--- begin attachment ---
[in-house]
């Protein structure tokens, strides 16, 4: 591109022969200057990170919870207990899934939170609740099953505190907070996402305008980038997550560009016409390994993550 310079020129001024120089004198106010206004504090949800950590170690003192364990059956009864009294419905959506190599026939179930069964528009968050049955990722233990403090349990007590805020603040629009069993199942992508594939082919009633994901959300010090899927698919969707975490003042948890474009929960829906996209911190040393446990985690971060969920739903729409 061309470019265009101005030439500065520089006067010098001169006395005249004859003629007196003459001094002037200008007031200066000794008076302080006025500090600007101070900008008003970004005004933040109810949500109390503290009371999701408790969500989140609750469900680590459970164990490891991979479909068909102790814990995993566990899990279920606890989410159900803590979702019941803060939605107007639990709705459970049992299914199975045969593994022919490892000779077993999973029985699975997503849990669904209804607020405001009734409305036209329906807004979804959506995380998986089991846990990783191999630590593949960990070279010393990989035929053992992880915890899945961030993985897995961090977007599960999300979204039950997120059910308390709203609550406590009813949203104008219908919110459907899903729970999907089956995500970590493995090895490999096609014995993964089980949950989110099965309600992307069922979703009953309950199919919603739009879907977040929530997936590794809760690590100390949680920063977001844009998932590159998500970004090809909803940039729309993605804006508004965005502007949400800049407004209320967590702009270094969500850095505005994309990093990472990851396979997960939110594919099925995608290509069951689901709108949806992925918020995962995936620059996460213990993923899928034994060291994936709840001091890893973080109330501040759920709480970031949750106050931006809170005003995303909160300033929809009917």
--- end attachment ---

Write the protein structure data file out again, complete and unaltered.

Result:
[in-house]
């Protein structure tokens, strides 16, 4: 591109022969200057990170919870207990899934939170609740099953505190907070996402305008980038997550560009016409390994993550 310079020129001024120089004198106010206004504090949800950590170690003192364990059956009864009294419905959506190599026939179930069964528009968050049955990722233990403090349990007590805020603040629009069993199942992508594939082919009633994901959300010090899927698919969707975490003042948890474009929960829906996209911190040393446990985690971060969920739903729409 061309470019265009101005030439500065520089006067010098001169006395005249004859003629007196003459001094002037200008007031200066000794008076302080006025500090600007101070900008008003970004005004933040109810949500109390503290009371999701408790969500989140609750469900680590459970164990490891991979479909068909102790814990995993566990899990279920606890989410159900803590979702019941803060939605107007639990709705459970049992299914199975045969593994022919490892000779077993999973029985699975997503849990669904209804607020405001009734409305036209329906807004979804959506995380998986089991846990990783191999630590593949960990070279010393990989035929053992992880915890899945961030993985897995961090977007599960999300979204039950997120059910308390709203609550406590009813949203104008219908919110459907899903729970999907089956995500970590493995090895490999096609014995993964089980949950989110099965309600992307069922979703009953309950199919919603739009879907977040929530997936590794809760690590100390949680920063977001844009998932590159998500970004090809909803940039729309993605804006508004965005502007949400800049407004209320967590702009270094969500850095505005994309990093990472990851396979997960939110594919099925995608290509069951689901709108949806992925918020995962995936620059996460213990993923899928034994060291994936709840001091890893973080109330501040759920709480970031949750106050931006809170005003995303909160300033929809009917």